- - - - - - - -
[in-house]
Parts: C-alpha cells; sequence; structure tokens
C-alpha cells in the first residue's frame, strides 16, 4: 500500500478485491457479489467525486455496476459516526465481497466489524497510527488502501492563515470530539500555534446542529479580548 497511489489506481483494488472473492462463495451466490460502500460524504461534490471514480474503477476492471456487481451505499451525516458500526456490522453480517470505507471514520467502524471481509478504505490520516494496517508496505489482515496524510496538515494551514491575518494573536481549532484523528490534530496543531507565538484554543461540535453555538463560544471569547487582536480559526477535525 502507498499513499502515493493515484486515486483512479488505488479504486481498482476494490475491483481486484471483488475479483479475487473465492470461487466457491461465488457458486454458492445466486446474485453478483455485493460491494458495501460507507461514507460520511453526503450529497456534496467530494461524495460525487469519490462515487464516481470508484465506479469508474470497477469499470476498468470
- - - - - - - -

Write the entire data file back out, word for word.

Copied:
[in-house]
Parts: C-alpha cells; sequence; structure tokens
C-alpha cells in the first residue's frame, strides 16, 4: 500500500478485491457479489467525486455496476459516526465481497466489524497510527488502501492563515470530539500555534446542529479580548 497511489489506481483494488472473492462463495451466490460502500460524504461534490471514480474503477476492471456487481451505499451525516458500526456490522453480517470505507471514520467502524471481509478504505490520516494496517508496505489482515496524510496538515494551514491575518494573536481549532484523528490534530496543531507565538484554543461540535453555538463560544471569547487582536480559526477535525 502507498499513499502515493493515484486515486483512479488505488479504486481498482476494490475491483481486484471483488475479483479475487473465492470461487466457491461465488457458486454458492445466486446474485453478483455485493460491494458495501460507507461514507460520511453526503450529497456534496467530494461524495460525487469519490462515487464516481470508484465506479469508474470497477469499470476498468470